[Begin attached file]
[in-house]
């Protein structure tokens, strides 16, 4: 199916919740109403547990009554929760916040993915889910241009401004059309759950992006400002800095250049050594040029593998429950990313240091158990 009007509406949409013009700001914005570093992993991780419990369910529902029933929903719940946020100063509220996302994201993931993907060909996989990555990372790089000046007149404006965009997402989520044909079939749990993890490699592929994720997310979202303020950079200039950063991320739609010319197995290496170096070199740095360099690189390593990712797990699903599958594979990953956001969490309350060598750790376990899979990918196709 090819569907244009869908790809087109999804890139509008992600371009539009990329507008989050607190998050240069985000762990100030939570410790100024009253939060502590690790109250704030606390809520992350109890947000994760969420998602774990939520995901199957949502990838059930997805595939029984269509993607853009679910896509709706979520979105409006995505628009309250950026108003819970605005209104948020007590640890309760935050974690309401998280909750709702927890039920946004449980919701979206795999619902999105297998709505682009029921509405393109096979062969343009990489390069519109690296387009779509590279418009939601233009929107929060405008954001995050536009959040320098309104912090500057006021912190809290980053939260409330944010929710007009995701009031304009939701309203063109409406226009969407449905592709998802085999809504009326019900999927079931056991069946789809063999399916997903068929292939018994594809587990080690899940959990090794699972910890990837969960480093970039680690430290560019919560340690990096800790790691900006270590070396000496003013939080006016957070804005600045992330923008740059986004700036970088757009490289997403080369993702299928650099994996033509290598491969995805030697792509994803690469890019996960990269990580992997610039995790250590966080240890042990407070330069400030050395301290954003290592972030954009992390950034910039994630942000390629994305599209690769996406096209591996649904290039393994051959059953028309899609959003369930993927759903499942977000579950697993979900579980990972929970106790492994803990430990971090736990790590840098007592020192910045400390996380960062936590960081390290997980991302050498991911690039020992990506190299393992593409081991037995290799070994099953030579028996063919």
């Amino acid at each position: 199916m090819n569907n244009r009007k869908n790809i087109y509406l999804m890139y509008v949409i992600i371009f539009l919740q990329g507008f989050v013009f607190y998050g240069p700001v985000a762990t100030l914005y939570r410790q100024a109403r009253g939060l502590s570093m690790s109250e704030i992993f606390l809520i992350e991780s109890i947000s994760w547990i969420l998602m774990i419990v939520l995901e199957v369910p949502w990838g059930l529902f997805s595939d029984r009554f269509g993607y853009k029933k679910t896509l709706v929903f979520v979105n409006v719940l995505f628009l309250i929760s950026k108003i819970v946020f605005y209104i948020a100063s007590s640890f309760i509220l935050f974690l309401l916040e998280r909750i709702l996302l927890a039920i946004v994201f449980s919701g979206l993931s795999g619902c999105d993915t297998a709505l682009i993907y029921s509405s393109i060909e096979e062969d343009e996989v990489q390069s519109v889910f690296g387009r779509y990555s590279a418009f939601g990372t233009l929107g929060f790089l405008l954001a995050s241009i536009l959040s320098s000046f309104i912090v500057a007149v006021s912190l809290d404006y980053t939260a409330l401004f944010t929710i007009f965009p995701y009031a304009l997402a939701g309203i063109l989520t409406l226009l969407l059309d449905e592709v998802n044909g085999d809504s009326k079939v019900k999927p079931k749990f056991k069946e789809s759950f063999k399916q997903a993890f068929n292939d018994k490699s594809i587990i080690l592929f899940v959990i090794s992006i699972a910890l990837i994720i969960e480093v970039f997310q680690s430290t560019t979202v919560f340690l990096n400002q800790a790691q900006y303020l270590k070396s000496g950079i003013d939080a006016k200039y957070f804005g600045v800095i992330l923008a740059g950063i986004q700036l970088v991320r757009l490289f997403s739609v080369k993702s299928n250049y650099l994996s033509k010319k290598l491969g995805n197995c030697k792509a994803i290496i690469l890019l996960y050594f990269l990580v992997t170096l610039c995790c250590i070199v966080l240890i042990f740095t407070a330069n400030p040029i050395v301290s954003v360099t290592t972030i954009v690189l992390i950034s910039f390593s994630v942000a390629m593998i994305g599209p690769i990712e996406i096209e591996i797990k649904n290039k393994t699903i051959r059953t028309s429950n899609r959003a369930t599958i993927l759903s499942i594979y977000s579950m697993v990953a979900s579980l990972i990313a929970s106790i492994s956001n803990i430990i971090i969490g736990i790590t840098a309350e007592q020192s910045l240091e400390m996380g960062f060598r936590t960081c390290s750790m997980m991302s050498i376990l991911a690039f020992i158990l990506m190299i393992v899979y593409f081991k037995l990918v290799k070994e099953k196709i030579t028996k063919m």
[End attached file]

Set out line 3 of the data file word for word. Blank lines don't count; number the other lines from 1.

């Amino acid at each position: 199916m090819n569907n244009r009007k869908n790809i087109y509406l999804m890139y509008v949409i992600i371009f539009l919740q990329g507008f989050v013009f607190y998050g240069p700001v985000a762990t100030l914005y939570r410790q100024a109403r009253g939060l502590s570093m690790s109250e704030i992993f606390l809520i992350e991780s109890i947000s994760w547990i969420l998602m774990i419990v939520l995901e199957v369910p949502w990838g059930l529902f997805s595939d029984r009554f269509g993607y853009k029933k679910t896509l709706v929903f979520v979105n409006v719940l995505f628009l309250i929760s950026k108003i819970v946020f605005y209104i948020a100063s007590s640890f309760i509220l935050f974690l309401l916040e998280r909750i709702l996302l927890a039920i946004v994201f449980s919701g979206l993931s795999g619902c999105d993915t297998a709505l682009i993907y029921s509405s393109i060909e096979e062969d343009e996989v990489q390069s519109v889910f690296g387009r779509y990555s590279a418009f939601g990372t233009l929107g929060f790089l405008l954001a995050s241009i536009l959040s320098s000046f309104i912090v500057a007149v006021s912190l809290d404006y980053t939260a409330l401004f944010t929710i007009f965009p995701y009031a304009l997402a939701g309203i063109l989520t409406l226009l969407l059309d449905e592709v998802n044909g085999d809504s009326k079939v019900k999927p079931k749990f056991k069946e789809s759950f063999k399916q997903a993890f068929n292939d018994k490699s594809i587990i080690l592929f899940v959990i090794s992006i699972a910890l990837i994720i969960e480093v970039f997310q680690s430290t560019t979202v919560f340690l990096n400002q800790a790691q900006y303020l270590k070396s000496g950079i003013d939080a006016k200039y957070f804005g600045v800095i992330l923008a740059g950063i986004q700036l970088v991320r757009l490289f997403s739609v080369k993702s299928n250049y650099l994996s033509k010319k290598l491969g995805n197995c030697k792509a994803i290496i690469l890019l996960y050594f990269l990580v992997t170096l610039c995790c250590i070199v966080l240890i042990f740095t407070a330069n400030p040029i050395v301290s954003v360099t290592t972030i954009v690189l992390i950034s910039f390593s994630v942000a390629m593998i994305g599209p690769i990712e996406i096209e591996i797990k649904n290039k393994t699903i051959r059953t028309s429950n899609r959003a369930t599958i993927l759903s499942i594979y977000s579950m697993v990953a979900s579980l990972i990313a929970s106790i492994s956001n803990i430990i971090i969490g736990i790590t840098a309350e007592q020192s910045l240091e400390m996380g960062f060598r936590t960081c390290s750790m997980m991302s050498i376990l991911a690039f020992i158990l990506m190299i393992v899979y593409f081991k037995l990918v290799k070994e099953k196709i030579t028996k063919m």